the upas It is the kingdom into which the rich may
enter at a price: the republic of the moneyless,
where the wicked do nol cease In >m troubling nor the
weary are at rest It is a paradise ol paradoxes, this
Bohemia, and while those who are in it may leave
when they wish, those who are of it may never I>iv.-. k
the ties of the spirit that directed them thither and
holds them fast.
Cant Be a Backslider
/"""\\rK a Bohemian, let me spell it with a capital,
the only visible capital of Bohemians,— always a
Bohemian; once a near- Bohemian, always anything
that promises a different divertisement. The true
Annah now! You'd think 'twould be ; ; hurndrun
existence for a woman like Annah. — a country j hys>
cian's wife, with many household cares, .>:.■: three
lively,! healthy, wholesome children to cart- for, — but
it isn't — not a bit <>f it!
Aikl those children! !: is not because I love
them ili.tt I say they are extraordinary i ir'dren.
They really art-. They art- superior to the >ual
child, though it the usual parent willed it w« uld not
be -o Those children have been love!. — yes, all
Annah's life. Ami they respond with such a wealth
of wholesome affection. both fraternal and filial, and
■• extends beyond their family fireside to the strange*
within their gates — yea, to the stranger outside the
There's young Alan, the image of his father, aged
nine, the sturdiest, manliest little fellow! And a
regular little knight errant he is. too; as careful of
his mother as he is of Elizabeth, who is five, and
Raliy Boy. who is two You"d think the whole bur
den of the family lay on his shoulders, to see the care
he takes of those three
And httl Elizabeth, loving and shy, — the dearest
of little girls Yes she was called for me; but to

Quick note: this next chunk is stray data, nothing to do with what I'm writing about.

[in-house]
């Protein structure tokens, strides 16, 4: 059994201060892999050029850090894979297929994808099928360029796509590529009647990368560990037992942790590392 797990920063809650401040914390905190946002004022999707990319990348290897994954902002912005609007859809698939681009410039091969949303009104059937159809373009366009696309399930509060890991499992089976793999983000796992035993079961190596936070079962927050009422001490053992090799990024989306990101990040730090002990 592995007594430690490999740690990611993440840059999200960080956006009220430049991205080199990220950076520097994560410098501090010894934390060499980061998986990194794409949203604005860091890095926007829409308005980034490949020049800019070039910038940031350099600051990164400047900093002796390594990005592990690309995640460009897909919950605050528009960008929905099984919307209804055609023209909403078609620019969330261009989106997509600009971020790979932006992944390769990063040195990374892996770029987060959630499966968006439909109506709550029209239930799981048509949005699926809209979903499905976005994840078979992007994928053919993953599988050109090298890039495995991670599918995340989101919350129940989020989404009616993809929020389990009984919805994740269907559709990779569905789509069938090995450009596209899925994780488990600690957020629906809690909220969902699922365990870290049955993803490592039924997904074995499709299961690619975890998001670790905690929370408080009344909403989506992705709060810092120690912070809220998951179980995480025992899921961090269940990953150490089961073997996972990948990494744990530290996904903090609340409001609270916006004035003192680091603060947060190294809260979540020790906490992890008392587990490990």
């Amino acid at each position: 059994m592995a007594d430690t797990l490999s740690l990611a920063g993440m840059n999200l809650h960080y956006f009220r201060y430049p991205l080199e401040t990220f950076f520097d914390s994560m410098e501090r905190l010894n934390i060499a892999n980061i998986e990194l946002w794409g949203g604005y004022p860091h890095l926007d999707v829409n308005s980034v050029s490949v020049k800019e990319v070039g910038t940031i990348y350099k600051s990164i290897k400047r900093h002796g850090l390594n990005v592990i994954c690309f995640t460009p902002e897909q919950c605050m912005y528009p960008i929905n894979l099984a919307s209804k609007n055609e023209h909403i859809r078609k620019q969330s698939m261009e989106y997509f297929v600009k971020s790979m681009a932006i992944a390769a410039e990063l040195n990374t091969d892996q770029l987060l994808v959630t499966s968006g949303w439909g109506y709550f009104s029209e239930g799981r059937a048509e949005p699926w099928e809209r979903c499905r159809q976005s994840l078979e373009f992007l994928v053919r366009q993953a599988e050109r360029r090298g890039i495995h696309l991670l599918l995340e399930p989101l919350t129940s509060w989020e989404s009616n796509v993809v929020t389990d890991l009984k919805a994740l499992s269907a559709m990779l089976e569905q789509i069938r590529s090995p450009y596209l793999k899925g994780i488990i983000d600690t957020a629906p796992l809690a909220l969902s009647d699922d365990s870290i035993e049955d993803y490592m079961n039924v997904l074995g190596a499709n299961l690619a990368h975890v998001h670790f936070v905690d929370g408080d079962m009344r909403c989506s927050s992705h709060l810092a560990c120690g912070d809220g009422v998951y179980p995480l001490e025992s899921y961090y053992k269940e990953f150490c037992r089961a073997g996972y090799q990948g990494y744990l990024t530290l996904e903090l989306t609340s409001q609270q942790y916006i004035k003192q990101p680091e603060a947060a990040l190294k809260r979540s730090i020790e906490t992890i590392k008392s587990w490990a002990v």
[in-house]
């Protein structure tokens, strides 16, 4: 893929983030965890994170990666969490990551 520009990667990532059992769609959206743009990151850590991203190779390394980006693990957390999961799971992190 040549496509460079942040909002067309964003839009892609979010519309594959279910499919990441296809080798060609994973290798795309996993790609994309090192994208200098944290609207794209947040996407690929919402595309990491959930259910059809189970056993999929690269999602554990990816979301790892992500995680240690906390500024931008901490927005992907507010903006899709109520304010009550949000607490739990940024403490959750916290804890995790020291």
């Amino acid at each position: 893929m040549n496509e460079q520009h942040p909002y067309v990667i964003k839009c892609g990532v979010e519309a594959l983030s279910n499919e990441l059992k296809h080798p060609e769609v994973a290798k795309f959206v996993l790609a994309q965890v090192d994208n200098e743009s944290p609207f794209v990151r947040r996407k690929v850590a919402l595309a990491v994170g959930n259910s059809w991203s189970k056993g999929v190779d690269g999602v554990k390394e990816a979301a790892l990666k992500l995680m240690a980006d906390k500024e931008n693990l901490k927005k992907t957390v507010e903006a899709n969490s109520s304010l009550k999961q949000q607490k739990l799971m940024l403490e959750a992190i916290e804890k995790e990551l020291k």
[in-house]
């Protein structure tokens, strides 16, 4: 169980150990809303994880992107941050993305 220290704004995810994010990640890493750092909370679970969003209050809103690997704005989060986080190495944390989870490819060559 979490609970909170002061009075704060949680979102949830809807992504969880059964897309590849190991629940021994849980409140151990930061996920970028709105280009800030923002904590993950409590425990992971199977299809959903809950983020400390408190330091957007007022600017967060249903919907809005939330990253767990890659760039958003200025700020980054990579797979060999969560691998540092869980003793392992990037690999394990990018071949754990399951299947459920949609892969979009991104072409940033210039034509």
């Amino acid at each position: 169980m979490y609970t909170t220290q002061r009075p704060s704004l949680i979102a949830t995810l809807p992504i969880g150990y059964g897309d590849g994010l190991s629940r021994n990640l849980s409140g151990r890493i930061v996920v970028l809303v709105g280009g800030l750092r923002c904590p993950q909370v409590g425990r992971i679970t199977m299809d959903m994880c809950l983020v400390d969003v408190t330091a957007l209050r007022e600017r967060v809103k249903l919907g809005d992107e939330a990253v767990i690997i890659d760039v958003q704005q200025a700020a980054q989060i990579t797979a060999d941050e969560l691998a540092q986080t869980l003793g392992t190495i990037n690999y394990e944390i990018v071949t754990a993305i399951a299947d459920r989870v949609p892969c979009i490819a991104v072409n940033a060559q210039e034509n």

that •.•■'. I am always Betty, and Elizabeth is
< all- ■: by her full name, so we are never confused.
And Bo) How !do love that two-year-old'
And when the office gets on one's nerve-, and a
bachelor girl grows a bit weary, as bachelor girls are
sometimes prone to do, there's nothing like ■■ w
hours at Annah's home to drive "that tired feeling"
away. She opens up the next day refreshed ::. I "dy
and mind, and works with renewed ze-t.
The Same OIJ Question
Dl'T when I read those articles to Annah, I asked her
■*-' the same question, idly; for I was quite positive
1 knew what her answer would be. She was >:ttirg
by the window, mending a torn coat of young Alan's.
and 1 sat opposite^ with the papers on my knee.
She paused a moment, and leaning back !> ofced
dreamily out. I looked out. too. from habit Alan
was there on the lawn, with young Alan :r:!i,'imj
sturdily by his side They had been «>n al< >ng ramble;
and father seemed explaining something of great in
terest; for Alan was looking up with earnest atten
tion. I turned bai to Annah She Fooked so proud,
—so restful, calm, and happy! Pot a moment I
thought she had not heard my query; for she ■hi r.ot
answer in words at all. — only her eyes were glowing.
Suddenly she turned and looked Straight intornj
eves I don't know whatever she may ha\ ■ \ .id in
my lltale lace; but hers seemed shining out fronia
beautiful nn-t She dropped her sewing and cane
to me, and put both her strong arms around me.
holding me close. Her eyes wei so soft and tender!
1 never in a!! my lite admitted to Annah--' t any
one— that 1 did not find bliss unalloyed in ::;• busi
ness-woman areer
Do you suppose six knows?
Bohemian is a gipsy genius in whom the reversion to
type is renewed in every succeeding generatioa «•
i-an never gel away from him>e!t; he is bohernian
i/eil to the finish.' The lexicographers list V s u*°"
bemtans artists, writers, musicians, actors, ami their
fellow spirits, which, generally speaking, include *J
legally honest persons living by their wits The word
"erratic"' appears somewhere in the definition gi ve
in the book; but it would not if the dictionary was
not conventional.
New York, being the most cosmopolitan >■' '.v'. v '
cities, and the largest, contains the greatest tiumoer
of Bohemians; for the Bohemian by nature is a gre
garious cosmopolite. Although New York contains
the greatest number, San Francisco contains tne
greatest ratio to population, because the Bohemian
spirit founded and built the city by the Golden Oate.
Time was when 'Frisco was the fairyland of the do
hemians. Chicago possesses her legions, and tnere
are not a few in every other city of size in the con»
Conttnutd on pagr 22